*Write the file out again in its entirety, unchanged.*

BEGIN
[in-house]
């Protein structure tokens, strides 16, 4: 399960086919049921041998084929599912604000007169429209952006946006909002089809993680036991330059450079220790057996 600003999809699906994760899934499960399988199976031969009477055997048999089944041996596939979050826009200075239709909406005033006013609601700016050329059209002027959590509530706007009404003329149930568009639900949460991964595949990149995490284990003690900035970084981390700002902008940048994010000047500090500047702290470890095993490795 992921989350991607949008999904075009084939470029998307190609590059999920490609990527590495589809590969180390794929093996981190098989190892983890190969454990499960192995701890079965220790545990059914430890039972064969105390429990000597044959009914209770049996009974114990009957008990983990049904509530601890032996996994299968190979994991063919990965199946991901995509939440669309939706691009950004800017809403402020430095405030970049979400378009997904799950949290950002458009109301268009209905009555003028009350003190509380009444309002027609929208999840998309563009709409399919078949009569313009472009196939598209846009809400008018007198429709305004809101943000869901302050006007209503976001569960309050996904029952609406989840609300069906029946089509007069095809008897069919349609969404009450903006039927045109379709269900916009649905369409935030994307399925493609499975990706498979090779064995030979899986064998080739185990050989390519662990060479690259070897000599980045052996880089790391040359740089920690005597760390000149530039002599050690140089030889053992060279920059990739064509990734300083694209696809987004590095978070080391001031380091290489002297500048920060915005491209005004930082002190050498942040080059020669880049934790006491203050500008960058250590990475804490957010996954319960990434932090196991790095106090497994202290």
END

[in-house]
């Protein structure tokens, strides 16, 4: 399960086919049921041998084929599912604000007169429209952006946006909002089809993680036991330059450079220790057996 600003999809699906994760899934499960399988199976031969009477055997048999089944041996596939979050826009200075239709909406005033006013609601700016050329059209002027959590509530706007009404003329149930568009639900949460991964595949990149995490284990003690900035970084981390700002902008940048994010000047500090500047702290470890095993490795 992921989350991607949008999904075009084939470029998307190609590059999920490609990527590495589809590969180390794929093996981190098989190892983890190969454990499960192995701890079965220790545990059914430890039972064969105390429990000597044959009914209770049996009974114990009957008990983990049904509530601890032996996994299968190979994991063919990965199946991901995509939440669309939706691009950004800017809403402020430095405030970049979400378009997904799950949290950002458009109301268009209905009555003028009350003190509380009444309002027609929208999840998309563009709409399919078949009569313009472009196939598209846009809400008018007198429709305004809101943000869901302050006007209503976001569960309050996904029952609406989840609300069906029946089509007069095809008897069919349609969404009450903006039927045109379709269900916009649905369409935030994307399925493609499975990706498979090779064995030979899986064998080739185990050989390519662990060479690259070897000599980045052996880089790391040359740089920690005597760390000149530039002599050690140089030889053992060279920059990739064509990734300083694209696809987004590095978070080391001031380091290489002297500048920060915005491209005004930082002190050498942040080059020669880049934790006491203050500008960058250590990475804490957010996954319960990434932090196991790095106090497994202290």